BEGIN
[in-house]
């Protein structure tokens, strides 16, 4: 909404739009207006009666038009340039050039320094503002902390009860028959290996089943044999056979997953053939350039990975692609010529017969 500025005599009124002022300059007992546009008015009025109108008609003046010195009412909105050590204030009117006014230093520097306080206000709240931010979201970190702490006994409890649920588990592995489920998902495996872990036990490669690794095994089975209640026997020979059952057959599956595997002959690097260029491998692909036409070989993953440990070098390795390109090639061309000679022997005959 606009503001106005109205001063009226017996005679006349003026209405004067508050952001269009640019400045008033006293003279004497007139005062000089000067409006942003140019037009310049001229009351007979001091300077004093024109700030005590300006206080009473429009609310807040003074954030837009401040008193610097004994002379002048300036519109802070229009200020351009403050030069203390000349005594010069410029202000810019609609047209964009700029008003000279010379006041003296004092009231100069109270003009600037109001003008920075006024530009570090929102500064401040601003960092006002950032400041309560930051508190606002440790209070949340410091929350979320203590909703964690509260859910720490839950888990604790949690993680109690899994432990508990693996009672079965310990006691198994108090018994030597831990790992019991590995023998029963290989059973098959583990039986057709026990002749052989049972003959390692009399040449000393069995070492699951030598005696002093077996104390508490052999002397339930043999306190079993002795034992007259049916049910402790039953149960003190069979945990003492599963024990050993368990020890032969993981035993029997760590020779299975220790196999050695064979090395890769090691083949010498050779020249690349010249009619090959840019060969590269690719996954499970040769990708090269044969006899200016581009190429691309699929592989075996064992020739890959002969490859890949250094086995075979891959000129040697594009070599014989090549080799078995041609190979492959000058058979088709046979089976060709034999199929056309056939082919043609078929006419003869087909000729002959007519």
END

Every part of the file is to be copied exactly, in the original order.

[in-house]
């Protein structure tokens, strides 16, 4: 909404739009207006009666038009340039050039320094503002902390009860028959290996089943044999056979997953053939350039990975692609010529017969 500025005599009124002022300059007992546009008015009025109108008609003046010195009412909105050590204030009117006014230093520097306080206000709240931010979201970190702490006994409890649920588990592995489920998902495996872990036990490669690794095994089975209640026997020979059952057959599956595997002959690097260029491998692909036409070989993953440990070098390795390109090639061309000679022997005959 606009503001106005109205001063009226017996005679006349003026209405004067508050952001269009640019400045008033006293003279004497007139005062000089000067409006942003140019037009310049001229009351007979001091300077004093024109700030005590300006206080009473429009609310807040003074954030837009401040008193610097004994002379002048300036519109802070229009200020351009403050030069203390000349005594010069410029202000810019609609047209964009700029008003000279010379006041003296004092009231100069109270003009600037109001003008920075006024530009570090929102500064401040601003960092006002950032400041309560930051508190606002440790209070949340410091929350979320203590909703964690509260859910720490839950888990604790949690993680109690899994432990508990693996009672079965310990006691198994108090018994030597831990790992019991590995023998029963290989059973098959583990039986057709026990002749052989049972003959390692009399040449000393069995070492699951030598005696002093077996104390508490052999002397339930043999306190079993002795034992007259049916049910402790039953149960003190069979945990003492599963024990050993368990020890032969993981035993029997760590020779299975220790196999050695064979090395890769090691083949010498050779020249690349010249009619090959840019060969590269690719996954499970040769990708090269044969006899200016581009190429691309699929592989075996064992020739890959002969490859890949250094086995075979891959000129040697594009070599014989090549080799078995041609190979492959000058058979088709046979089976060709034999199929056309056939082919043609078929006419003869087909000729002959007519």